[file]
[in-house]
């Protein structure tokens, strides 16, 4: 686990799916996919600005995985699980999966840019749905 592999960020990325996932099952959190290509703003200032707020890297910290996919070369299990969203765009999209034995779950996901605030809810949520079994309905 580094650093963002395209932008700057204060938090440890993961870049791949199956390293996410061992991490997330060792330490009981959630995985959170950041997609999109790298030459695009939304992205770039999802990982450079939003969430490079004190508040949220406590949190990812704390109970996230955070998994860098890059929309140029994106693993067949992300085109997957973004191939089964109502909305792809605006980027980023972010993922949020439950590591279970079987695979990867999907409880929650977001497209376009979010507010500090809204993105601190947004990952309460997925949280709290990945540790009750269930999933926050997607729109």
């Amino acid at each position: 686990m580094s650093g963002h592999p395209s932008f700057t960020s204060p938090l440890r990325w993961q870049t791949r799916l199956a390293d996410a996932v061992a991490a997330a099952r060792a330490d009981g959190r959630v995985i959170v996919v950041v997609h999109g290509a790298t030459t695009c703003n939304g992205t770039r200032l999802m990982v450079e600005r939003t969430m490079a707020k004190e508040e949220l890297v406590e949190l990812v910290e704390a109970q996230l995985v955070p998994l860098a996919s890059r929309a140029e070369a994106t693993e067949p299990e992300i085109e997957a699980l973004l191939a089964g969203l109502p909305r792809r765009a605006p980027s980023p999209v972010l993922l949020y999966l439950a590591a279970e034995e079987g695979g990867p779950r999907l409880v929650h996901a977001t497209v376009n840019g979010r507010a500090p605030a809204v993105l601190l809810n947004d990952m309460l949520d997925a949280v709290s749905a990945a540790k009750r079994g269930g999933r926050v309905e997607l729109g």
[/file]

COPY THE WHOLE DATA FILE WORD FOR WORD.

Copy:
[in-house]
């Protein structure tokens, strides 16, 4: 686990799916996919600005995985699980999966840019749905 592999960020990325996932099952959190290509703003200032707020890297910290996919070369299990969203765009999209034995779950996901605030809810949520079994309905 580094650093963002395209932008700057204060938090440890993961870049791949199956390293996410061992991490997330060792330490009981959630995985959170950041997609999109790298030459695009939304992205770039999802990982450079939003969430490079004190508040949220406590949190990812704390109970996230955070998994860098890059929309140029994106693993067949992300085109997957973004191939089964109502909305792809605006980027980023972010993922949020439950590591279970079987695979990867999907409880929650977001497209376009979010507010500090809204993105601190947004990952309460997925949280709290990945540790009750269930999933926050997607729109």
């Amino acid at each position: 686990m580094s650093g963002h592999p395209s932008f700057t960020s204060p938090l440890r990325w993961q870049t791949r799916l199956a390293d996410a996932v061992a991490a997330a099952r060792a330490d009981g959190r959630v995985i959170v996919v950041v997609h999109g290509a790298t030459t695009c703003n939304g992205t770039r200032l999802m990982v450079e600005r939003t969430m490079a707020k004190e508040e949220l890297v406590e949190l990812v910290e704390a109970q996230l995985v955070p998994l860098a996919s890059r929309a140029e070369a994106t693993e067949p299990e992300i085109e997957a699980l973004l191939a089964g969203l109502p909305r792809r765009a605006p980027s980023p999209v972010l993922l949020y999966l439950a590591a279970e034995e079987g695979g990867p779950r999907l409880v929650h996901a977001t497209v376009n840019g979010r507010a500090p605030a809204v993105l601190l809810n947004d990952m309460l949520d997925a949280v709290s749905a990945a540790k009750r079994g269930g999933r926050v309905e997607l729109g």